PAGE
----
In fact, Polish pop culture, national history, and contemporary social ethos have proved to be the focal points for all of the couple’s shows. In a previous production, Long Live the War! (2009), based on a very popular book and TV series from the ‘60s, Four Tankmen and a Dog, they ridiculed the contemporary nationalist discourse on the heroism of Poles during WWII. Among other things, they asked: How could the war be a victory when 200,000 civilians died and much of the city was destroyed? How does not admitting defeat and instead celebrating war make the Poles superior as a nation?
Looking at the present through the lens of the past came back again In the Name of Jakub S. Jakub Szela was the disputed leader of a peasants’ riot in 1846. In the piece, Strzępka and Demirski draw a very harsh parallel between the nineteenth century’s serfdom and today’s indebtedness to banks. Once again, in this show, the duo is tackling subjects that their own audience prefers not to talk about.
But Strzępka and Demirski’s artistic tactics are never very orthodox. In 2011, when Poland was preparing itself to co-host the 2012 European Soccer Championship with Ukraine, Strzępka, Demirski, and their long-term collaborator set designer Michał Korchowiec, made Rainbow Stand 2012, a show about a group of gay soccer fans who launch a citizens’ initiative to win the right to openly attend the matches. The project was based on a real-life fans—something quite daring for the rather homophobic Poland to take in. News of the fans’ stand even made it into the Western press. Not long after the premiere of the show, however, it became public that the whole citizens’ initiative was a hoax. It was Strzępka, Demirski, and Korchowiec themselves who had devised the story in order to put the issue of gay rights not in the cultural section of newspapers, but on the front page. Rainbow Stand 2012 also featured some public Polish figures as characters, like the mayor of Warsaw, a supporter of LGBT rights. The topic of gay representation also made space for a very critical debate on Poland’s development priorities, such as building a stadium for the sake of the Soccer Championship in the first place, which led to rapid gentrification of the surrounding community. But it was done with the typical farcical approach of these artists.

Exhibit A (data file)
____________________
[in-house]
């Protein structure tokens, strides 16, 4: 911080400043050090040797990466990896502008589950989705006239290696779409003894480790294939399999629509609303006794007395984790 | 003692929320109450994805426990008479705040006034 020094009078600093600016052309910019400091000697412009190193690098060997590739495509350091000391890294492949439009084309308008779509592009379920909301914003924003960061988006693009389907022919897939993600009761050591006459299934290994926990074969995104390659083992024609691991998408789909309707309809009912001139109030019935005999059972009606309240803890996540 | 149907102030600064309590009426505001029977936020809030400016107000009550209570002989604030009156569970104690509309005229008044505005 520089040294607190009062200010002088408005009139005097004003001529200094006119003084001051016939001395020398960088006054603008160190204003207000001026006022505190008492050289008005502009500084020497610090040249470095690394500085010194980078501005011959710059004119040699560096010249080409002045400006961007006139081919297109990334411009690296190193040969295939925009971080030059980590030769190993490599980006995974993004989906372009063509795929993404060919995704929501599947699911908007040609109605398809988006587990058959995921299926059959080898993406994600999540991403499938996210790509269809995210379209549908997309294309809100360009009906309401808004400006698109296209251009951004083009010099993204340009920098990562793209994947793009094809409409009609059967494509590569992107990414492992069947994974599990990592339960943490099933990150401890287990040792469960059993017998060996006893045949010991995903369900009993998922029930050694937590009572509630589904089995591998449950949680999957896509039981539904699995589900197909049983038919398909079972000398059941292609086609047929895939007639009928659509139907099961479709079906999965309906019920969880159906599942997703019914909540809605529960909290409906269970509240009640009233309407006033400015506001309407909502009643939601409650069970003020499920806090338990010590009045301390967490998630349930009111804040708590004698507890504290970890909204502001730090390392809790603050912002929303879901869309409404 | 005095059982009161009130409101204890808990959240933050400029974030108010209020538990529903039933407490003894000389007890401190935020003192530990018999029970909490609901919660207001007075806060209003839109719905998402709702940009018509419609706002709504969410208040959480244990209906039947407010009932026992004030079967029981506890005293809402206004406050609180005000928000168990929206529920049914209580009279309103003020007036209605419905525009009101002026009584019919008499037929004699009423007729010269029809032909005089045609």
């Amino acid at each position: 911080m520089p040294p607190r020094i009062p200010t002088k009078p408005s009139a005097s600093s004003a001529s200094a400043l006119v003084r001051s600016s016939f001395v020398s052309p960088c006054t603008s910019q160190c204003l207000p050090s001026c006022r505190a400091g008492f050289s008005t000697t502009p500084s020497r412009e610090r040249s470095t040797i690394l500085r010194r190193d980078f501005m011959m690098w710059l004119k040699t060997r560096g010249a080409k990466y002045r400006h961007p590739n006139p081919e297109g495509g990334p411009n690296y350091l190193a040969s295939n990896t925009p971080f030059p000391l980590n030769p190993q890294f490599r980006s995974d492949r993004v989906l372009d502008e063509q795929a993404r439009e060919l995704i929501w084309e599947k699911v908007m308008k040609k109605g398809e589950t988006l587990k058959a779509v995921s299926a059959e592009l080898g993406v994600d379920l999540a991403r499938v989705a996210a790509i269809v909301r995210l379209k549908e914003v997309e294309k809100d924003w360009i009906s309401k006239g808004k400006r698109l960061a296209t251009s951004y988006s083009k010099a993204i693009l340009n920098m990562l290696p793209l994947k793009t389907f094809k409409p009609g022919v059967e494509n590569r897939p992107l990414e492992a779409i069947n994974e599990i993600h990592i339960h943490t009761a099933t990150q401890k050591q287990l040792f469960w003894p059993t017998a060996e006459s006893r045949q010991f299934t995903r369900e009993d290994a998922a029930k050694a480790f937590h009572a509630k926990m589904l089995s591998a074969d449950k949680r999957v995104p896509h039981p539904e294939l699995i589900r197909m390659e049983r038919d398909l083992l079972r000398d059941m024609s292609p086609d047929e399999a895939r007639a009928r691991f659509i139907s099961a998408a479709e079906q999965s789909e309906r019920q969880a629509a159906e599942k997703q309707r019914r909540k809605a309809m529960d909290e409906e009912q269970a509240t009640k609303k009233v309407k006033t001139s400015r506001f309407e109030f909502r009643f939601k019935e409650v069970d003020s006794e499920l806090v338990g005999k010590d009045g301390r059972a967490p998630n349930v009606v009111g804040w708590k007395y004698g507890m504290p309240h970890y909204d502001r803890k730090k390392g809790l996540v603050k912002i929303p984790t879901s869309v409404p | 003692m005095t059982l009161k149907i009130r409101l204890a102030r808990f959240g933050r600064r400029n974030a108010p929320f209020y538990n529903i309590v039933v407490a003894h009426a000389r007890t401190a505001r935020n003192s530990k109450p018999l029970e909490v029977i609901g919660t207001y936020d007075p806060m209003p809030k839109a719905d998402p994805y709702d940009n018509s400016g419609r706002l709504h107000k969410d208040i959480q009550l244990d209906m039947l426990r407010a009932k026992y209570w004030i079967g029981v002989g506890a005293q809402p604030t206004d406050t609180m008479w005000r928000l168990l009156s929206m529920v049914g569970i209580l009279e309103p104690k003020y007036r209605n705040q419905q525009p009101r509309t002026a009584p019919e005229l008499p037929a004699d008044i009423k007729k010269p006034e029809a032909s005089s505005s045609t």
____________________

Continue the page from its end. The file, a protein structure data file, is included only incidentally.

Heavily text-based and getting much of its strength from the subtle use of vernacular language, Strzępka and Demirski’s work is most likely not destined to gather large audiences abroad. Their shows are not universal artistic experiences; they are voyages into an intricate social and cultural landscape, with a lot of necessary footnotes. But few other artists in Eastern Europe—or in Europe in general, for that matter—have had such a strong influence on the reinvention of the local theatrical aesthetics and also on turning theater into a common space for public debate. For a long time, the couple remained faithful to the only theater company in the poor city of Wałbrzych, a former mining region with a high rate of unemployment where theater played a strong role in the community. They are all too aware that, even with the controlled ticket prices of the state-subsidized institutions they now work with, their own growing popularity inevitably makes their productions less and less accessible. Both Strzępka and Demirski are known for not holding their tongues when defending their right to speak and the need to democratize the Polish society, starting with theater itself. They are not doing just art, they have chosen theater as a form, to activate social change. A very local tool that works… globally.